And as if that wasn’t enough, now the nurses, doctors, cleaners, visitors – basically anyone who wants to come into my little room – have to put a mask on and a plastic gown and rubber gloves. So, understandably, nurses don’t like to come and see me (though they don’t say that)! If they can get away with not “gowning up”, then they talk to me through opening the door a little bit and standing outside. The caterers get a trolley with my food on, and push it through the door, so that they don’t have to come in.
The big risk of infection
And I don’t even feel like I’ve got a cold!!! I seem to spend most of my life being sniffly for some reason. It’s just me. I sneezed once yesterday. My head is clear, and my nose and throat aren’t sore. I thought I’d know if I had a cold!
Anyway, to be fair, this has made me realise how seriously they take infection risk – and how seriously they want me to take it when I’m at home. (They don’t even want me to have visitors who have come into contact with infections and infectious diseases (chicken pox, measles, flu, colds) until they are sure they haven’t picked up the infection. So, I’ve had to ask Anna’s school if they can tell me if an outbreak occurs involving children she may come into contact with.)
Some good news
Today they did another set of tests which came back negative. Phew!
So, the consultant was happy to keep going. But I have to test negative two days in a row before they relax my restrictions… and then I may get a room upgrade!
So, if there’s anything to pray for, that would be it!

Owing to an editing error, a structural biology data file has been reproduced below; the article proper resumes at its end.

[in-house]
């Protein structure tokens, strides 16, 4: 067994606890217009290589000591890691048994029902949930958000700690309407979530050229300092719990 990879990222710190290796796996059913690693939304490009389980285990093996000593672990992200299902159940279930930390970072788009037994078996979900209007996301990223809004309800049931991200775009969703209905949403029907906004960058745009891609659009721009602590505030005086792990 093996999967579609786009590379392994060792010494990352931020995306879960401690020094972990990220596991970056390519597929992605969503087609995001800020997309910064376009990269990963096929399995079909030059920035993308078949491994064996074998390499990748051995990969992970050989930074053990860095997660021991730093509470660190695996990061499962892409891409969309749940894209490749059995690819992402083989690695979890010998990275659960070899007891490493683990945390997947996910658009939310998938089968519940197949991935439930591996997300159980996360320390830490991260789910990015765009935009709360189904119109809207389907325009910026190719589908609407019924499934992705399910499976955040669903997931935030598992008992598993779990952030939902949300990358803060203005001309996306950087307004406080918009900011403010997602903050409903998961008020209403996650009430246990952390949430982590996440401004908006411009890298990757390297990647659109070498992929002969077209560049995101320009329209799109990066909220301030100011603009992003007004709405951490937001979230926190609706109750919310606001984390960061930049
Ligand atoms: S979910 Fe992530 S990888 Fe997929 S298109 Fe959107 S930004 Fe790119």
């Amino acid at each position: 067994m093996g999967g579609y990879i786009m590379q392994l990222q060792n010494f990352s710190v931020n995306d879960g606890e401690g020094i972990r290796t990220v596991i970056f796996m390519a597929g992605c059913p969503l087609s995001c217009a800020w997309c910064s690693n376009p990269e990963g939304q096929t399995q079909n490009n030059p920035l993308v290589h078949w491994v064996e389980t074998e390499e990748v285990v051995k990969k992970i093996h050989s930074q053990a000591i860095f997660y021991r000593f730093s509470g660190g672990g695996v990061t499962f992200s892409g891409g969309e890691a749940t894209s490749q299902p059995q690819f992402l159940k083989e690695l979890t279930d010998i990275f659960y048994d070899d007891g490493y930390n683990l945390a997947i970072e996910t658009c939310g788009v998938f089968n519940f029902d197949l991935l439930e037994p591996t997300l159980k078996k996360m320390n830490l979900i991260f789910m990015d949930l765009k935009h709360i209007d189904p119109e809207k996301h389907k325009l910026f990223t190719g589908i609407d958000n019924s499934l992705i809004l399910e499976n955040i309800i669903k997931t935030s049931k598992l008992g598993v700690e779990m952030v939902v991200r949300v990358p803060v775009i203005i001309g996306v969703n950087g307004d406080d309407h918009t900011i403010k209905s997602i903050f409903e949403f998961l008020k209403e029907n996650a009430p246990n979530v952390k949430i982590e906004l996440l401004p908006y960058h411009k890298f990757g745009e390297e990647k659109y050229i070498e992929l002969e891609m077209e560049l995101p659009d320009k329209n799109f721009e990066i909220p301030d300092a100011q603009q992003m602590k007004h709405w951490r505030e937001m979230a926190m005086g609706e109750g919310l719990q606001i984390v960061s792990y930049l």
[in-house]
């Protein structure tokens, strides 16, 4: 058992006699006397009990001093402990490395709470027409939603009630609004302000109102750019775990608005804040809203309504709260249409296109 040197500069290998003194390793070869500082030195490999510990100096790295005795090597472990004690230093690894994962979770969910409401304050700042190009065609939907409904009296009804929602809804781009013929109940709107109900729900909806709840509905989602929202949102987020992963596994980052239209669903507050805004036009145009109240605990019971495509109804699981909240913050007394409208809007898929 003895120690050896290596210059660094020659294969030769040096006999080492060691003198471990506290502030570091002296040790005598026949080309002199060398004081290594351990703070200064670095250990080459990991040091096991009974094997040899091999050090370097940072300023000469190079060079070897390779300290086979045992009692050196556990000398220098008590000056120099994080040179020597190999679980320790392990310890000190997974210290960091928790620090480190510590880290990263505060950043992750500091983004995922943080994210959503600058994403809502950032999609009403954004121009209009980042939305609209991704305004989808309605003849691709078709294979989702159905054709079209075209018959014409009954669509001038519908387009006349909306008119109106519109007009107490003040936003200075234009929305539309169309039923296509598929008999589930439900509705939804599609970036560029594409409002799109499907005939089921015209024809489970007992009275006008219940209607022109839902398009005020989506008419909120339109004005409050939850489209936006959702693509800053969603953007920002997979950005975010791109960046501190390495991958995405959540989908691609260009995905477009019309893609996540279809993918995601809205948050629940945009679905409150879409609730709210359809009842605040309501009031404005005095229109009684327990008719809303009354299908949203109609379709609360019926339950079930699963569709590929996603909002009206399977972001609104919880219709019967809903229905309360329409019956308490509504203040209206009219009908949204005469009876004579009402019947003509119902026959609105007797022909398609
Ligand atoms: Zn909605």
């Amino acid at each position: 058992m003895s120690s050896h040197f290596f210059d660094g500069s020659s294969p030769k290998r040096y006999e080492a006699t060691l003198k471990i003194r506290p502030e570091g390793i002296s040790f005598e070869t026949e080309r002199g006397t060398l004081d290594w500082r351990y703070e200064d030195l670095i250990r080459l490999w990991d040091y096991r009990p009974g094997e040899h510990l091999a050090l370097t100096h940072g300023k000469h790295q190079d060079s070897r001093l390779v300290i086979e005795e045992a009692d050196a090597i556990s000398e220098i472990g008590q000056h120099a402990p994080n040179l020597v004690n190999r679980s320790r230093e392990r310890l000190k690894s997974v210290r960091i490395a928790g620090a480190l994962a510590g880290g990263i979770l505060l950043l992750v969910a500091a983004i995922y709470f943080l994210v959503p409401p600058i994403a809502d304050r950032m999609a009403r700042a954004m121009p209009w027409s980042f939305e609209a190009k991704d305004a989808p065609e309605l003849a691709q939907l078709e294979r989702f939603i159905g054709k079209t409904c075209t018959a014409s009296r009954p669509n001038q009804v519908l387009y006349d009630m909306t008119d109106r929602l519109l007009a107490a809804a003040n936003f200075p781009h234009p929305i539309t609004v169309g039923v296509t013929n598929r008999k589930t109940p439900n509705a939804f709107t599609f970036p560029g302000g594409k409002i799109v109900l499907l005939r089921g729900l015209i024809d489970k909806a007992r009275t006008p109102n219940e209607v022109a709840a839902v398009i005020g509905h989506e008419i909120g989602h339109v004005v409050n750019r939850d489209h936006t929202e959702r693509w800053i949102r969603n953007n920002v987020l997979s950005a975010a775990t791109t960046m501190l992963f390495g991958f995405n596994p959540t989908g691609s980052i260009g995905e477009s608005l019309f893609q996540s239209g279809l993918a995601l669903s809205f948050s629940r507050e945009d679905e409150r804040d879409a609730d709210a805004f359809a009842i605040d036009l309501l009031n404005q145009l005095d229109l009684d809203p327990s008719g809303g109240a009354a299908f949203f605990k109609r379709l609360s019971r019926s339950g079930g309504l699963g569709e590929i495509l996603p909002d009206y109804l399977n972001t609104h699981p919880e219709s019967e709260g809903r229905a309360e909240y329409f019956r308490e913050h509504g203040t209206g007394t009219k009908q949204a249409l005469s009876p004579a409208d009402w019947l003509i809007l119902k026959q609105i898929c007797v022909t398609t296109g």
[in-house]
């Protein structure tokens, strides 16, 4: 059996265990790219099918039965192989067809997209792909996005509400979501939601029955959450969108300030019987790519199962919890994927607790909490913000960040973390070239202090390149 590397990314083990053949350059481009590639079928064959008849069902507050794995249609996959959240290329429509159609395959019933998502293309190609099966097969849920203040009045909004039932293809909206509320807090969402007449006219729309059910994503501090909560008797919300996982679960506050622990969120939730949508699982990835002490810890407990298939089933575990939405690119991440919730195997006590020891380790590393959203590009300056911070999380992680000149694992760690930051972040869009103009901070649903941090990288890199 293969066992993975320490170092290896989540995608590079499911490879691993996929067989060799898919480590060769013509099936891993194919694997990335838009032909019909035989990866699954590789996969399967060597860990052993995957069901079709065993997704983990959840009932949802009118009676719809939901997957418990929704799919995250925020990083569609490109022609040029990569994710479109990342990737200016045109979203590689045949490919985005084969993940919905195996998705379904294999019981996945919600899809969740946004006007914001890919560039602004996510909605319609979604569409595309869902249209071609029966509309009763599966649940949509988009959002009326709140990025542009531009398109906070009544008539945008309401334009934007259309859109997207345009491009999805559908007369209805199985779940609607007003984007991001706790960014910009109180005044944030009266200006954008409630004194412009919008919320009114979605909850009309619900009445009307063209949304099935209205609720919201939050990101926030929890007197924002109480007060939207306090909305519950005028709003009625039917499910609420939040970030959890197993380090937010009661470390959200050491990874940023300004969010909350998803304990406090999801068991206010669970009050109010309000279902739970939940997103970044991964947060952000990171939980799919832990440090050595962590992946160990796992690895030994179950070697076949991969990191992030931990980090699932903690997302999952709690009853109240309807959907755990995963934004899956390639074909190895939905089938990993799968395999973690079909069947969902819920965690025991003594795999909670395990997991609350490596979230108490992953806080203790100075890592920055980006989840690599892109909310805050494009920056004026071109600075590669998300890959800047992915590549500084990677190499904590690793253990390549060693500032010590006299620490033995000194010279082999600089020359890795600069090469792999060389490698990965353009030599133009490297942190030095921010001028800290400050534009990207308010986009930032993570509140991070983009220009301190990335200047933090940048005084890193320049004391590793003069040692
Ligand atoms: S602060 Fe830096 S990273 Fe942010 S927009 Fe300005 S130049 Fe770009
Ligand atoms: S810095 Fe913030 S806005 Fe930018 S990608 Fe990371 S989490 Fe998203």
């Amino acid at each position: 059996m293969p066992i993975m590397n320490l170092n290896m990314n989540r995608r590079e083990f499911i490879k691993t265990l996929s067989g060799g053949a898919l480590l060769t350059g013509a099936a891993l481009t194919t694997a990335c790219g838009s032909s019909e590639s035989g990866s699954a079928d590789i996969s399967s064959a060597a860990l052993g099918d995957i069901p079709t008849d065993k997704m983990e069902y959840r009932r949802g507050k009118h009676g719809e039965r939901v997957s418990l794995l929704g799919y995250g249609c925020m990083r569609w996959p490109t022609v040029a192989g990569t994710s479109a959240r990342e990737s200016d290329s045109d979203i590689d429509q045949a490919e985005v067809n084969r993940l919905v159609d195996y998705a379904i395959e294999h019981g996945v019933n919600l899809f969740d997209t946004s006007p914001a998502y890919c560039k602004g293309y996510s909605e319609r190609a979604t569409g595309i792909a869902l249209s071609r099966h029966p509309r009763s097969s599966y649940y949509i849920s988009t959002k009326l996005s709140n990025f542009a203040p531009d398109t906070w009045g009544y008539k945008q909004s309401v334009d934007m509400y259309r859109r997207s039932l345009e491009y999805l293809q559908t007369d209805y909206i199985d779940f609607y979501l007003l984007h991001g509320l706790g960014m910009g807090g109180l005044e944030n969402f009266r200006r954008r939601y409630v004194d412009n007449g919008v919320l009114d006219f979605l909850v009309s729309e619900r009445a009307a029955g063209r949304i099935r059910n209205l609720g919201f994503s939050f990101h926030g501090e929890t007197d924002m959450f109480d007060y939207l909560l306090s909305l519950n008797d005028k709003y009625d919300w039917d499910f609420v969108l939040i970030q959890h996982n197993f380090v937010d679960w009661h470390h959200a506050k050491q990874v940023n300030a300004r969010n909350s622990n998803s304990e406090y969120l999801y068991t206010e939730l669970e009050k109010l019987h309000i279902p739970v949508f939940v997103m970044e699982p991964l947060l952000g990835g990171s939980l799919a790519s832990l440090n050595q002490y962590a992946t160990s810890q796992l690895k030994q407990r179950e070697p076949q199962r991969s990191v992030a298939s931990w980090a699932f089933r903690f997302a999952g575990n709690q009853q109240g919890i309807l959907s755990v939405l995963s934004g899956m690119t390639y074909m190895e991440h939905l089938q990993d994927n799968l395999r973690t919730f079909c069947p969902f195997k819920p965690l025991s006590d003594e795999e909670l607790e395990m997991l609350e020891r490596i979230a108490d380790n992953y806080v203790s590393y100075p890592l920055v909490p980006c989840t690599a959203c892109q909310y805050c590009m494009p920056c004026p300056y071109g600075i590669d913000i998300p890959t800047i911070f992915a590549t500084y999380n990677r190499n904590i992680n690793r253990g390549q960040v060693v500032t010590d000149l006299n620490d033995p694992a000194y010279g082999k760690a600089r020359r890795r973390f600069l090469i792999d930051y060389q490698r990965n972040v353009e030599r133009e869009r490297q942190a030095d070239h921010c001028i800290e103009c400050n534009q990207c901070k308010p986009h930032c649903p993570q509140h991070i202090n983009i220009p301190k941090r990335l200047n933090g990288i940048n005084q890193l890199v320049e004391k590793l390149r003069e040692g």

My donor started their pre-harvesting preparation – a few days of GCSF injections – today, so it would be pretty upsetting on both sides to call a halt now.
Life is rarely plain sailing
My final reflection on this is that I may have got too accustomed to “sailing through” treatment.
In 2010, 2012 and 2015/16, aside from the fact that I relapsed in less than three years, the treatment on each occasion went without major complications. So, my plan was to sail through the allograft as well, and this time leave the lymphoma behind!
It’s not working out quite like that, but I have to tell myself not to let it get me down. Just keep putting one foot in front of the other, and keep enjoying the things I can enjoy (which doesn’t include the hospital food, which is mostly horrible… but that’s another story!).
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Thanks for being interested in my journey. And always feel free to interact and let me know your thoughts.
What is a stem cell transplant?
If you want to get more insight into what a stem cell transplant is and how it works, the Anthony Nolan Trust has some really good information in its website. You can find that here: https://www.anthonynolan.org/patients-and-families/understanding-stem-cell-transplants
My 2015 transplant was an autologous stem cell transplant (a.k.a. an autograft). In 2019 I’m having an allogeneic VUD (voluntary unrelated donor) stem cell transplant (a.k.a. an allograft).
Becoming a stem cell donor
By the way, if you want to find out more about being a stem cell donor, here are a few links (UK-based mainly):
(Stem cell and bone marrow donors are amazingly kind people who offer to sacrifice their time and endure some mild discomfort to help save the lives of people like me who have a type of blood cancer – lymphoma or leukaemia.)